Indeed, get you a study Bible to use as you prepare your Sunday school lesson, your devotional thought, or your blog entry. Use it to help you study the Scriptures (just as  you would a good, reliable commentary), but stake your life on the Word of God, not Schofield or Ryrie’s commentary. And while your at it don’t forget to recommend (or better yet send me) a nice reliable study Bible for my growing library.

How does God’s Word find us? We find God’s word first of all in the Living Word – Jesus Christ. He is the embodiment of all that God wants to communicate to His creation in general and to His chosen people in particular. This is the most important expression of the Word of God because Jesus is living and in the business of changing lives forever.

We also hear God’s word through the Spoken Word. This could be the preached word or in conversations with other Christians. We often ignore this word from God because (1) we stopped really listening to the preacher years ago—he’s just creating feel-good treatises loosely based on an ancient text anyway, right? (2) We don’t expect God to speak to us through the mouths of the theologically ignorant—people like us who don’t really understand the Bible. Besides, if I wanted to listen to a sermon I go and hear what the preacher has to say (let me direct you to #1 above).

And finally, God reveals His Word to us is through the Bible, God’s Holy Word (Go ahead say the VBS pledge with me, if you remember it, “I pledge allegiance to the Bible . . .”). Our problem with this hinges on my already stated point—it’s an ancient text. Is it really relevant today? After all, it was written nearly 2000 years ago, in the Middle East and Mediterranean area, by Jews who didn’t know me or even suspect me, in languages that are dead or dying. What could it possibly say to me? Well, that’s what today’s post is all about: seeing the Scripture through our new, spiritual eyes.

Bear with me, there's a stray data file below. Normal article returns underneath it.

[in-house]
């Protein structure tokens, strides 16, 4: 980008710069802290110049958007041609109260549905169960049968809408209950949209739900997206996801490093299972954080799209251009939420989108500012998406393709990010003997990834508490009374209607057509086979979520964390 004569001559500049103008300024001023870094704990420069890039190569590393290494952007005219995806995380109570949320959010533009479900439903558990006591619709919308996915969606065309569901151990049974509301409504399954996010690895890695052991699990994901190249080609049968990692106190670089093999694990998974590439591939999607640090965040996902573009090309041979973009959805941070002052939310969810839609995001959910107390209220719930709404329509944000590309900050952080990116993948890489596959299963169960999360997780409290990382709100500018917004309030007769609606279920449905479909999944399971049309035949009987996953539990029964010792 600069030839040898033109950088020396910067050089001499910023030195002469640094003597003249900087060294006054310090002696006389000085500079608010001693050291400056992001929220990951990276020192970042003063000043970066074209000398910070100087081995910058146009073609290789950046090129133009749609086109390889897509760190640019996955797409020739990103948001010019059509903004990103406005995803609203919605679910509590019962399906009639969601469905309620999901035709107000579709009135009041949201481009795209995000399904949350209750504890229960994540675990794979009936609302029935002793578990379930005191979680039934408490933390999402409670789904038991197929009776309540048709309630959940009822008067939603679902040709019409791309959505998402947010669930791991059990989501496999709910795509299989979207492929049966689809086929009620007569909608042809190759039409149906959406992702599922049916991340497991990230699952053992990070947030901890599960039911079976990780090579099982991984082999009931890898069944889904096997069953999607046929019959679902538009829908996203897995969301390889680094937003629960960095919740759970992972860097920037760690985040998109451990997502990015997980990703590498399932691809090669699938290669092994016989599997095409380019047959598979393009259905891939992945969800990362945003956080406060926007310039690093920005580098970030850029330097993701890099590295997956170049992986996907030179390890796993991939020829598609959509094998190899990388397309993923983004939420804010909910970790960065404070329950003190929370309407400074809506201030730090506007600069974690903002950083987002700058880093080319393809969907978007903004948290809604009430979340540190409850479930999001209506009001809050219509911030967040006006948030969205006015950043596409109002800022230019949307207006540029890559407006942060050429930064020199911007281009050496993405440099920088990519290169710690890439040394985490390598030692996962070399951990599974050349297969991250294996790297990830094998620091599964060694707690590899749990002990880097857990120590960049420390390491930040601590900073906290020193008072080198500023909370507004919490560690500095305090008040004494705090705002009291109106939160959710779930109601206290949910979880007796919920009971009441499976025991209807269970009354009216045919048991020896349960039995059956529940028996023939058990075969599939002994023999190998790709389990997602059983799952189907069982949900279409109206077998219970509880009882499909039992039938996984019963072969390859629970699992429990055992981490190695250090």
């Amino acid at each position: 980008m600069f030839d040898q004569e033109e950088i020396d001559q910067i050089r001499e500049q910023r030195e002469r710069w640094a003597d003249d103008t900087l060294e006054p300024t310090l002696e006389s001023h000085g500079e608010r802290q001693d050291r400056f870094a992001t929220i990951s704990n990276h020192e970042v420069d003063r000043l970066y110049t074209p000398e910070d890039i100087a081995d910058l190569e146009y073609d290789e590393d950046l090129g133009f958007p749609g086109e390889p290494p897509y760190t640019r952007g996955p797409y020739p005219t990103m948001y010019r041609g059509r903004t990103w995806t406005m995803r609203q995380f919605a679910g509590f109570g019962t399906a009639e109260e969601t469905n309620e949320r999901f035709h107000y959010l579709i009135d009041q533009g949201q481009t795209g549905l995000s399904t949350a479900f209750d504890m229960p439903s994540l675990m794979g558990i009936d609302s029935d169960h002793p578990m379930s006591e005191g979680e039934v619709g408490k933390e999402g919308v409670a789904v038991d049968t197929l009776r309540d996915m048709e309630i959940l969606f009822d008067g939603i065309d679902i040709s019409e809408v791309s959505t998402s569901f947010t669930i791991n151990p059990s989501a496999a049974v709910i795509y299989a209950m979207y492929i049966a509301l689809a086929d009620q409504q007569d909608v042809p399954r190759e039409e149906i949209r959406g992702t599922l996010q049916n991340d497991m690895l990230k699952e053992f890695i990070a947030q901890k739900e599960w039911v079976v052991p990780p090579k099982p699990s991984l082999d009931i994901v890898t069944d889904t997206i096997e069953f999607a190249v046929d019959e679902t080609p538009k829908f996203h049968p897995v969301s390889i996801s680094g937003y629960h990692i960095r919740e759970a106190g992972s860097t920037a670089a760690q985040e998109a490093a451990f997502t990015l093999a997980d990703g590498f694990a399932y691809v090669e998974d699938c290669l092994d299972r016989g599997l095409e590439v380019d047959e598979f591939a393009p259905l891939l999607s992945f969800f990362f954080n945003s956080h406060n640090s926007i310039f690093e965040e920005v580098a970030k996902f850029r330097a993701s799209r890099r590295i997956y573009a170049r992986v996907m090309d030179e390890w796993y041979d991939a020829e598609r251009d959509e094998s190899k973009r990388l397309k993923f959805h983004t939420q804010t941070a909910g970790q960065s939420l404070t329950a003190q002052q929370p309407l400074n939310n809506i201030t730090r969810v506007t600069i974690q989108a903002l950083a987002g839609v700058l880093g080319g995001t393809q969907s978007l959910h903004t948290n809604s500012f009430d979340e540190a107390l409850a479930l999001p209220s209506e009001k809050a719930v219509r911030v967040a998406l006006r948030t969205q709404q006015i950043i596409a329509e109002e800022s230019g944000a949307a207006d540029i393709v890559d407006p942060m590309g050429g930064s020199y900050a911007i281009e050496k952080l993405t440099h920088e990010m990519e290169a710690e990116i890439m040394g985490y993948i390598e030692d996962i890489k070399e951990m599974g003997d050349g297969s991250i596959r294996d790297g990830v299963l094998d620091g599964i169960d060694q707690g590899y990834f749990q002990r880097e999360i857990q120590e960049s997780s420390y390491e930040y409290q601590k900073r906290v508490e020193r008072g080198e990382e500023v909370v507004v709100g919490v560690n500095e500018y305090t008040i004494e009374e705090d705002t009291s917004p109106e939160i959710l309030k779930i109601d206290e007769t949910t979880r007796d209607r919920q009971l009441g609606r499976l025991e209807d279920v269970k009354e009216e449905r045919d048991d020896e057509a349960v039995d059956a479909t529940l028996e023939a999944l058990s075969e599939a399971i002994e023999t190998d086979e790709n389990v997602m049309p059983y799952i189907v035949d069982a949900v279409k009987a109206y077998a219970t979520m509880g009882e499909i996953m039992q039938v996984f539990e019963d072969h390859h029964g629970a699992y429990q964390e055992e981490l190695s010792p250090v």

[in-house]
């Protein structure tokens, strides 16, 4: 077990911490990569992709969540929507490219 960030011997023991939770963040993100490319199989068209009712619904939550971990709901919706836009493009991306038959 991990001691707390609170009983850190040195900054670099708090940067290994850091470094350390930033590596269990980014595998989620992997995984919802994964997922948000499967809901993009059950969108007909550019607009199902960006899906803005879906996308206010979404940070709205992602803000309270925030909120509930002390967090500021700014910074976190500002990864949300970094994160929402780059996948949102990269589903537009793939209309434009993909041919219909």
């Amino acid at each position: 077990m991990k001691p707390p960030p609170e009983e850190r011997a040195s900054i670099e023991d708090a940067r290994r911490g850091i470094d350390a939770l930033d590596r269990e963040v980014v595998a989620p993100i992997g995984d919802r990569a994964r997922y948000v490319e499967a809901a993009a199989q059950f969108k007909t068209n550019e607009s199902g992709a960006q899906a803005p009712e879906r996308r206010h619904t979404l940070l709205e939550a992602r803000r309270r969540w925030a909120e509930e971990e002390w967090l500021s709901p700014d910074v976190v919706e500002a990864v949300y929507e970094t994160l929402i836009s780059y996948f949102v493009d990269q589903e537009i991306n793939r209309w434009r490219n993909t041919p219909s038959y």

Of course every religion, or faith, or tradition has its own version of what they call scripture. Our focus for the next few moments will be on the Scripture canonized by the early Christian Church that has been handed down through a variety of means from generation to generation and we in the Christian Faith revere as the Holy Bible. Why do we need to see the scripture through new eyes? I would argue that we have a whole host of misconceptions and preferences that cloud our view of the Bible. When I was a kid we sang “The Bible is a Treasure Book . . .” and that’s a nice thought, but it brings to mind something that is hidden away—and sometimes we don’t want the message of the Bible to be hidden, but broadcast.

Most American children—or at least the ones who grew up in my part of the culture—are familiar with some sort of Bible Storybook that took some of the favorite stories from the Scripture and endeared them to children by retelling them with pictures that they children can relate to. Specific stories that often caught the attention of little boys like me included “Daniel in the Lions Den” which told of the destruction of the ones who had conspired to have Daniel thrown into the pit for praying but didn’t include that gory picture. Likewise, there was the tale of David and Goliath—that ends with David cutting off his enemy’s head with Goliath’s own sword (but the illustration had the shepherd boy standing near the stream with his slingshot in hand, not the triumphant warrior lopping off the fallen foe’s head).

My point: we like to dress up the scripture, make it more palatable. We want our children to learn it, but we don’t want them (or ourselves) exposed to the sometimes gruesome truths held there. For instance, we love to concentrate on the Love of God (it’s in there, take a look), but we’d just as soon skip over the His Wrath (don’t miss out on what happens when we don’t respond to His love His way). So why don’t we go back to Vacation Bible School and take a longer look at the third pledge—the one that everybody has to read from the screen (no problem with the pledge to the American flag, it’s part of morning routines at school if sometimes controversial; and we can remember most of the words to the pledge to the Christian flag even if they did change them about twenty or thirty years ago, but by the time we get to the Bible we’re all tired, and again—it’s just an ancient text, right?).

I pledge allegiance to the Bible (I will make the Bible an important part of my life, why? Because it’s. . .)

God’s Holy Word (that means it comes to us from the Maker, and it’s important to Him)

And will make it a lamp unto my feet (this word illuminates where I am)

A light unto my path (It also lights up where I want to go)